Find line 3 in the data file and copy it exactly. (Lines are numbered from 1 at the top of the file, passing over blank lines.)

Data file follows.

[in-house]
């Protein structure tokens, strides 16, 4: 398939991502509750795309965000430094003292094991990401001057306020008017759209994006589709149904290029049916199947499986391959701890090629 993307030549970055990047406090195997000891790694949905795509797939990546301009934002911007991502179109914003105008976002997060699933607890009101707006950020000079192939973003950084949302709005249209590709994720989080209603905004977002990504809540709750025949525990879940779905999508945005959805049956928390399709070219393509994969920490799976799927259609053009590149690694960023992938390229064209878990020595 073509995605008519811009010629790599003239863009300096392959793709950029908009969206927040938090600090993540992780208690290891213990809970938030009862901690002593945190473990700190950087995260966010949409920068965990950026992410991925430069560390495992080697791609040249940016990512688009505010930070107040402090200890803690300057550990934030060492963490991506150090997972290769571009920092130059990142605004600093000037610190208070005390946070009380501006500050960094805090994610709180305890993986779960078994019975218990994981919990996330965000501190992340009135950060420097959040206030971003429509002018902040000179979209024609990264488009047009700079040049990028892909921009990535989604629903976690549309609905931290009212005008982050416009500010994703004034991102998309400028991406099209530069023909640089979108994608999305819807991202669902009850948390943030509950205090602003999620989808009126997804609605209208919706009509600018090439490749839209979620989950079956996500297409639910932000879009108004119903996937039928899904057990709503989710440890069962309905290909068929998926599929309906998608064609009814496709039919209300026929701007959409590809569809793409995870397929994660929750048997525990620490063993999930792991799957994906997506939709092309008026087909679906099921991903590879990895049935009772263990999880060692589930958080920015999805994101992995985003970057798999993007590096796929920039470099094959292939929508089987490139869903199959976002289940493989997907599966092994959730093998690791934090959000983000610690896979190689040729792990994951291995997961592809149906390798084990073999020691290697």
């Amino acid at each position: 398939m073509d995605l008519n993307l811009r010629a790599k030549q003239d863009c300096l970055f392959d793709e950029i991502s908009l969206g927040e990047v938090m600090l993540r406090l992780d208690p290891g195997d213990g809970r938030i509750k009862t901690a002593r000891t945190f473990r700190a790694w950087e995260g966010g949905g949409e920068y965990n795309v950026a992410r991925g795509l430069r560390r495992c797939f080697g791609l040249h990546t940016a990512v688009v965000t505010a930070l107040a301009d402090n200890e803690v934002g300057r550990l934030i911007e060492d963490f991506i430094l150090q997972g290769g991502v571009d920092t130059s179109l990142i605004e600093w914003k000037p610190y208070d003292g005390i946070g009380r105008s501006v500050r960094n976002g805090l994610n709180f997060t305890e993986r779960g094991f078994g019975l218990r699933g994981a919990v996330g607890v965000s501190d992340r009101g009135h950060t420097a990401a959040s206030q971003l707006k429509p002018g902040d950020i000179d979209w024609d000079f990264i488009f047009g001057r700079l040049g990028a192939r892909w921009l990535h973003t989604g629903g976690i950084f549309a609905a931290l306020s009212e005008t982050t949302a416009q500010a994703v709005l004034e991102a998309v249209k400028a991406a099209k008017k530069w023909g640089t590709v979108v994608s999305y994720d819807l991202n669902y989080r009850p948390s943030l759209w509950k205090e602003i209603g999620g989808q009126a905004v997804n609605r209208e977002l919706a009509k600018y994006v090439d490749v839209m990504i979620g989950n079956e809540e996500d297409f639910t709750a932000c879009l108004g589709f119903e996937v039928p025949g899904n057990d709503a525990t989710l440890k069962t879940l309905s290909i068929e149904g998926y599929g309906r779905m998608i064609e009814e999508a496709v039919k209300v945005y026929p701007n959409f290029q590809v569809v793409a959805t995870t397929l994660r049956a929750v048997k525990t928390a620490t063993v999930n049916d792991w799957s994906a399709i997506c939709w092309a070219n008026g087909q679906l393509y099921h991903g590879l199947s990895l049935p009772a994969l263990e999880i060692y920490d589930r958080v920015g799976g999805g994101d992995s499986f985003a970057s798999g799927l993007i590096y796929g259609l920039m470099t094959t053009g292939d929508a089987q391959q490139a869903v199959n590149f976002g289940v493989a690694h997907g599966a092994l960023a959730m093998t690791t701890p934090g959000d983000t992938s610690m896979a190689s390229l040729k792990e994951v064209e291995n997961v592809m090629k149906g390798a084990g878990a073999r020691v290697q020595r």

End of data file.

């Amino acid at each position: 398939m073509d995605l008519n993307l811009r010629a790599k030549q003239d863009c300096l970055f392959d793709e950029i991502s908009l969206g927040e990047v938090m600090l993540r406090l992780d208690p290891g195997d213990g809970r938030i509750k009862t901690a002593r000891t945190f473990r700190a790694w950087e995260g966010g949905g949409e920068y965990n795309v950026a992410r991925g795509l430069r560390r495992c797939f080697g791609l040249h990546t940016a990512v688009v965000t505010a930070l107040a301009d402090n200890e803690v934002g300057r550990l934030i911007e060492d963490f991506i430094l150090q997972g290769g991502v571009d920092t130059s179109l990142i605004e600093w914003k000037p610190y208070d003292g005390i946070g009380r105008s501006v500050r960094n976002g805090l994610n709180f997060t305890e993986r779960g094991f078994g019975l218990r699933g994981a919990v996330g607890v965000s501190d992340r009101g009135h950060t420097a990401a959040s206030q971003l707006k429509p002018g902040d950020i000179d979209w024609d000079f990264i488009f047009g001057r700079l040049g990028a192939r892909w921009l990535h973003t989604g629903g976690i950084f549309a609905a931290l306020s009212e005008t982050t949302a416009q500010a994703v709005l004034e991102a998309v249209k400028a991406a099209k008017k530069w023909g640089t590709v979108v994608s999305y994720d819807l991202n669902y989080r009850p948390s943030l759209w509950k205090e602003i209603g999620g989808q009126a905004v997804n609605r209208e977002l919706a009509k600018y994006v090439d490749v839209m990504i979620g989950n079956e809540e996500d297409f639910t709750a932000c879009l108004g589709f119903e996937v039928p025949g899904n057990d709503a525990t989710l440890k069962t879940l309905s290909i068929e149904g998926y599929g309906r779905m998608i064609e009814e999508a496709v039919k209300v945005y026929p701007n959409f290029q590809v569809v793409a959805t995870t397929l994660r049956a929750v048997k525990t928390a620490t063993v999930n049916d792991w799957s994906a399709i997506c939709w092309a070219n008026g087909q679906l393509y099921h991903g590879l199947s990895l049935p009772a994969l263990e999880i060692y920490d589930r958080v920015g799976g999805g994101d992995s499986f985003a970057s798999g799927l993007i590096y796929g259609l920039m470099t094959t053009g292939d929508a089987q391959q490139a869903v199959n590149f976002g289940v493989a690694h997907g599966a092994l960023a959730m093998t690791t701890p934090g959000d983000t992938s610690m896979a190689s390229l040729k792990e994951v064209e291995n997961v592809m090629k149906g390798a084990g878990a073999r020691v290697q020595r």